On 14 December 2022 the SprINg project, with the support of ICMPD and SOLIDAR, held a webinar on housing solutions for people who fled following the Russian invasion of Ukraine, causing the arrival of 4.7 million people claiming temporary protection in the EU at the time of the webinar. The discussion gathered 5 key speakers on housing.

 This rapid influx has been faced with a range of housing complications, with affordable housing already in crisis, host countries have needed to work creatively to scale up their capacity to accommodate new arrivals in a variety of ways, including enlarging reception centres, repurposing existing buildings, and encouraging private households to host newcomers. Although such diverse short-term initiatives have mushroomed, several problems have emerged, such as matching and vetting hosts, ensuring adequate accommodation standards, minimising the risk of exploitation, and finally ensuring the transition to long-term housing solutions. 

The webinar looked at specific challenges faced by this group and what is needed to address vulnerabilities. The speakers discussed the potential, as well as the limitations, of different housing efforts and looked at how initiatives catering to the immediate housing needs of new arrivals can be embedded in a long-term integration strategy.  

The takeaways below provide an overview of the discussion.

  1. Access to safe, secure, habitable and affordable housing is a fundamental right.

Stable and quality housing is a precondition to a good quality of life and therefore integration in society. It fulfills a vital needs and impacts successful integration in all other areas (learning the language, education and labour market, etc). 

  • The shortage and limited quality of affordable housing stock are longstanding problem preexisting the large-scale arrivals from Ukraine.

Europe is facing a long-standing housing crisis. The lack of local investment in social housing in combination with external selling of properties has resulted in a situation which does not only affect new arrivals, but also vulnerable groups of the host community, such as young people or single mothers. Since 2022, the energy crisis has been creating additional pressure on vulnerable people and making it harder to reach decent standards of living.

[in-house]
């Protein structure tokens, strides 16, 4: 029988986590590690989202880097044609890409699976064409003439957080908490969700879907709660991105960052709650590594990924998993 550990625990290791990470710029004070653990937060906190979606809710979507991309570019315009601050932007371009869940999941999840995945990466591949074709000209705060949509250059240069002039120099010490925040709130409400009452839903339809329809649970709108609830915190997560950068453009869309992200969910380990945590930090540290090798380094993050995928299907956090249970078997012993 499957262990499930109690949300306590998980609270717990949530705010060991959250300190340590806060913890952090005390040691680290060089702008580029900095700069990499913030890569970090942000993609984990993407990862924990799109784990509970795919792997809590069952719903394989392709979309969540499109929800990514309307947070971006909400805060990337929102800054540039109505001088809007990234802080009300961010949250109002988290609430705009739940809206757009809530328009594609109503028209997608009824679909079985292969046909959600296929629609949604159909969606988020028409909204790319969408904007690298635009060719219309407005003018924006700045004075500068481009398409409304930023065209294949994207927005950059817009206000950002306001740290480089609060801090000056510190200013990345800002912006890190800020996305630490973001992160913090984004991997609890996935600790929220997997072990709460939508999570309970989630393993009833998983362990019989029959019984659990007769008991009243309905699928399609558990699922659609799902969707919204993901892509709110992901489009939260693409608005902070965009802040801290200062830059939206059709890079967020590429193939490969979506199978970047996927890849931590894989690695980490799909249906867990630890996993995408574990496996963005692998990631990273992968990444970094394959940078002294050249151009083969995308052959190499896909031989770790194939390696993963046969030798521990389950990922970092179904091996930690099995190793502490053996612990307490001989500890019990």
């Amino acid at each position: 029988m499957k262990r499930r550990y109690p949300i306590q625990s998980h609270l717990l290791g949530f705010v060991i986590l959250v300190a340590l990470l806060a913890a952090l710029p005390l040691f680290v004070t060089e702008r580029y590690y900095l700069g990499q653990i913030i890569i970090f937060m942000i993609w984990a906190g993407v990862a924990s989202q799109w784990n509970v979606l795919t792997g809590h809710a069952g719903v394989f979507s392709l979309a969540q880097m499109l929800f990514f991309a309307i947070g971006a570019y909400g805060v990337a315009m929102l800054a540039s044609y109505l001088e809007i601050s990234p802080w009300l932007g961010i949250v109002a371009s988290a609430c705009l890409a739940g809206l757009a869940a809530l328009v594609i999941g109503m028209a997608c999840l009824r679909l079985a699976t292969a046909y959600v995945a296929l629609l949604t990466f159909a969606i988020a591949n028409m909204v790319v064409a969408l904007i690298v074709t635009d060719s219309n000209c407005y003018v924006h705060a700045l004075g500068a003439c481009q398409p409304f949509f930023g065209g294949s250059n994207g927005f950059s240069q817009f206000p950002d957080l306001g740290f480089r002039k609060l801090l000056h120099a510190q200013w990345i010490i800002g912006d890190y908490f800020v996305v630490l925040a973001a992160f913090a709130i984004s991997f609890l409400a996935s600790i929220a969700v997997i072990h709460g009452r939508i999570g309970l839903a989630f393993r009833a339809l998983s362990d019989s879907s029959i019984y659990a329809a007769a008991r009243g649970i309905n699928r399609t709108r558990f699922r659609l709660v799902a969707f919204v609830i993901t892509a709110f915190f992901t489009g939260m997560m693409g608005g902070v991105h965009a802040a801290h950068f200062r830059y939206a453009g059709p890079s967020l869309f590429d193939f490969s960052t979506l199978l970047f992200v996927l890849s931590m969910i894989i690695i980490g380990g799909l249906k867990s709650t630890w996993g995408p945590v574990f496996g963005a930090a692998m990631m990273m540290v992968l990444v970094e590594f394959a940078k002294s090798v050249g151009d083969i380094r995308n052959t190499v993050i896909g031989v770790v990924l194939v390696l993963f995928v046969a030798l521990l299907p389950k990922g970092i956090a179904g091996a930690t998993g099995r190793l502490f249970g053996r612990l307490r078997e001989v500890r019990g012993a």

• In Poland, the Member State holding the largest number of Ukrainian refugees, the private rental market is limited and overstretched.

Over 85% of Ukrainians coming to Poland are women, the majority of them traveling with children. They are facing significant challenges on the rental market in Poland, in which housing ownership is the dominant model and the rental market is small and overstretched. With rising rents and strict eviction policies, discouraging landlords to rent to vulnerable people, it is close to impossible for Ukrainian refugees to find a place to rent in big Polish cities.

  • Information is key.

Improved access to information is needed, both in private hosting initiatives and on the rental market. It became all the more crucial with the arrivals from Ukraine; in situations where the hosts and the guests do not know each other, it is important that they have access to information on each other, and initiatives have flourished to facilitate this matching. The need to clearly state rules, rights and duties is also acute on the rental market in general, especially given the scarcity of housing which creates an environment where rules are bent.Tenants need to be made aware of their rights, as well as people in social housing.

  • In most countries, social housing is not an option for newcomers.

In addition to the structural insufficiency of social housing units available, the bureaucratic and long procedure to be able to access them comes with years of waiting and restrictive eligibility criteria, mostly leaving recently-arrived migrants and refugees behind. Housing associations, social rental agencies, community land trust and co-housing solutions attempt to fill this gap, however there is a lack of investment and initiative from local governments. 

  • Changes to housing programmes and policies take time.

Building housing stock takes time and requires massive investment. For quality housing to be available in sufficient numbers in a decade, a wide policy shift needs to take place now. It does not help that housing practices are highly contextual, making it harder to transfer knowledge and best practices from one country to another. 

  •  Long-term, bold housing solutions are needed.

For refugees from Ukraine just as for any other groups of newcomers, private hosting is an emergency measure that cannot become a long-term solution.  Modern and creative techniques and legislation can be used to provide housing, such as renovation and repurposing of empty buildings, prefabricated containers, using the space above shops, and  even encouraging new arrivals to move to smaller cities.  While public investment is needed, private developers are a necessary part of the solution, so public-private partnerships will be key to increase affordable housing.